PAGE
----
Little-known fact: The California condor is the largest bird in North America with a wingspan so vast that it sometimes is confused with a small plane. Which is why I'm hoping that Aldon Smith's nickname becomes "The Condor." After all, the man's wingspan - 84 inches or 7 feet -- has been cited repeatedly and almost giddily by 49ers general manager Trent Baalke and coach Jim Harbaugh, who made Smith the No. 7 pick in the draft on April 28. Those guys yammer on about Smith's long arms like Donald Trump used to talk about long-form birth certificates.
Here's Baalke during Thursday's film festival discussing how the 49ers use their outside linebackers in coverage. "We're not asking them to run step-for-step with wide receivers," he said. "We're asking them to occupy a zone. And when you're 6-4 with 36-inch arms, if you're functional on your feet and can drop into coverage, you can cover a wide area because of just the length, the size of the man."
In two film clips, Smith used those long wings to stretch out and snag an escaping ball carrier by the ankles. Said Baalke: "If you're a 32-arm-length guy, you don't make that tackle. If you're a 36, you make it."
That was one of Baalke's main points when it came to Smith. The selection has been criticized somewhat because draft observers saw Smith more as a defensive end than an outside linebacker, a spot that typically calls for more speed and maneuverability than defensive end. Smith has been called "stiff" by some.
Baalke, however, called the coverage demands the 49ers place on their outside linebackers "insignificant." Their No. 1 one priority is rushing the passer, something at which no individual 49er has excelled in nearly a decade. No. 2, Baalke said, is setting the edge on running plays, something the 263-pound Smith should learn to do well. Smith is expected to start out on the strong - tight end - side where offenses do most of their rushing. Baalke estimated that once Smith becomes a starter, he'd be in pass coverage on only 10- to 15 percent of the snaps, and even then he'd be required to patrol a zone, not stick with an individual receiver.
I asked Baalke if that meant that Smith's opposite at outside linebacker would have to be more adept at coverage. I had Manny Lawson, a possible unrestricted free agent, in mind when I posed the question. Lawson is not the best pass rusher of the other OLB candidates - Ahmad Brooks is - but he's the most versatile. Baalke cited Dallas' combination of DeMarcus Ware and Anthony Spencer in his reply. Neither of them are excellent in pass coverage, and "we're not asking the (49ers OLBS) to be great coverage players," he said.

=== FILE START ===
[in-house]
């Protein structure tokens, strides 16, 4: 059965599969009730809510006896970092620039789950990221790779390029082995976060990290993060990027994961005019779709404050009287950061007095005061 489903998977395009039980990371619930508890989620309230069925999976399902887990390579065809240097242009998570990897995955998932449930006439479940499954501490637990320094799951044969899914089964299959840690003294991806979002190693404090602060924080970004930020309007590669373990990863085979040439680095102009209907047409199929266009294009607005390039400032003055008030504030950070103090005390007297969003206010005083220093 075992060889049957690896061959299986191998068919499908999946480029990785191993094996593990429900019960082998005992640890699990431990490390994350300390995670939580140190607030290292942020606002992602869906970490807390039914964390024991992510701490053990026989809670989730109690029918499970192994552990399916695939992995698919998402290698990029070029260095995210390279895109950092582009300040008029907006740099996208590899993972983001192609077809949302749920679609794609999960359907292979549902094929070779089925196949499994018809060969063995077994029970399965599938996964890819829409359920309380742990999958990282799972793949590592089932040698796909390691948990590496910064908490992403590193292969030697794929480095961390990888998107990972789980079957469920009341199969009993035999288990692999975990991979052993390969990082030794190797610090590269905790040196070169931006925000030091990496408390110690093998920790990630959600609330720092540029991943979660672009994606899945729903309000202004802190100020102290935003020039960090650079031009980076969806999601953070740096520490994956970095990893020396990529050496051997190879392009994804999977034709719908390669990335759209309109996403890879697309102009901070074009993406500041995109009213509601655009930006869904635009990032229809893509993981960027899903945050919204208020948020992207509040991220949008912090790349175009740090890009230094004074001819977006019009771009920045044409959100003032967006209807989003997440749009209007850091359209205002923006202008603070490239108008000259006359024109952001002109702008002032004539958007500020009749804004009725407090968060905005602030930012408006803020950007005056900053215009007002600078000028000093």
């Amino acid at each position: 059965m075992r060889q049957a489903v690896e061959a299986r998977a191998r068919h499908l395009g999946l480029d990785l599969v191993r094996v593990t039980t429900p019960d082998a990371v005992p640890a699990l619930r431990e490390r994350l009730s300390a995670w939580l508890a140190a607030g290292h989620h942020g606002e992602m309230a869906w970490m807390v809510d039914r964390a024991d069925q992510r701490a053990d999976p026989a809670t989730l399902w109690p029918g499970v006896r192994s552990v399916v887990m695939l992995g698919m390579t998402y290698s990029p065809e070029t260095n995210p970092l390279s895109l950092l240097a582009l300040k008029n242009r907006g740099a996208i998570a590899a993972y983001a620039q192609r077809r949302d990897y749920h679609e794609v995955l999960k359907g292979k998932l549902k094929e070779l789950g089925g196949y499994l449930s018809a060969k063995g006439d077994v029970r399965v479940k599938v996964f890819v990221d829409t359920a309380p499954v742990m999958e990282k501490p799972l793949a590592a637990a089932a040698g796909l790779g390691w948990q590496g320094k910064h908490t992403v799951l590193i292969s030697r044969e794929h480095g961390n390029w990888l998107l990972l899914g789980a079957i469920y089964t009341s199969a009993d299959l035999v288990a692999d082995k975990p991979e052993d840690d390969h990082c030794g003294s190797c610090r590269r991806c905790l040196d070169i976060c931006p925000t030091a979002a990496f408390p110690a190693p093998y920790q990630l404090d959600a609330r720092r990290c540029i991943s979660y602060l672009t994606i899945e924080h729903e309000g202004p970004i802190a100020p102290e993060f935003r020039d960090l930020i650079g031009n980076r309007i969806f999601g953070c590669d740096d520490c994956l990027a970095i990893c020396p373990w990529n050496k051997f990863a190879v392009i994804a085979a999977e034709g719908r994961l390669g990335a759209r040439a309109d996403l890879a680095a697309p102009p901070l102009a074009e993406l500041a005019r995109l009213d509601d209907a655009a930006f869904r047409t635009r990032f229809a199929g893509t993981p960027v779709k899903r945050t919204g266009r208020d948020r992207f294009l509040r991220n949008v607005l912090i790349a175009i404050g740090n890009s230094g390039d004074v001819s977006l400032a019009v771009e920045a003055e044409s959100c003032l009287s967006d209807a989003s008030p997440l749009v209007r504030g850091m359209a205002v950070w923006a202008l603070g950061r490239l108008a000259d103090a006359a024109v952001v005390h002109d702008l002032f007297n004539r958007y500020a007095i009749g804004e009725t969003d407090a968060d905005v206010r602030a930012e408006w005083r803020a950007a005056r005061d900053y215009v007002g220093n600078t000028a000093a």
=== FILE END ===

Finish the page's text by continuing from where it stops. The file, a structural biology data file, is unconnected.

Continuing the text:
Many of the clips of Smith showed him inside the Missouri defensive line, rushing as a three-technique lineman. That's where Justin Smith and Ray McDonald often lined up on third downs the last two seasons. Baalke said that would be a possible role for Smith as well but that it was up to the coaching staff. "We feel he's still developing as an edge guy, as an edge rusher, because of the way they played him at Missouri," he said. McDonald, who has been in the league for four years, also is a free agent.
As for critiques, Baalke said that Smith sometimes got "too high" on his pass rushes, which allowed offensive tackles to knock him off balance and slow him down. Smith seemed to rely heavily on a club move in college - "He's got extremely strong hands to go along with long levers," Baalke said - and will need to diversify his portfolio. But Baalke also praised Smith's eyes, noting that they usually were concentrated on the ball carrier and not the blocker. On one film clip, Smith abuses Colorado left tackle Nate Solder - he went 17th overall to New England - with an inside swim move.
Another concern with Smith is his age. He's only 21 and has limited playing experience at Missouri, which means he's raw. And he's also still growing. What happens if, in four or five years, Smith puts on another 20 or so pounds, which would make him just as heavy as 3-4 defensive end Justin Smith?
"I think you're seeing it now with the guy they just drafted out of Cal (Cameron Jordan). They're talking about lining him up as a 3-4 'backer. And he's 286 pounds right now," said Baalke, who also cited Willie McGinest and Adalius Thomas as big-bodied 3-4 outside linebackers "It all depends on the athlete. There is a point where they're going to get too big."
Next: South Carolina CB Chris Culliver.
-- Matt Barrows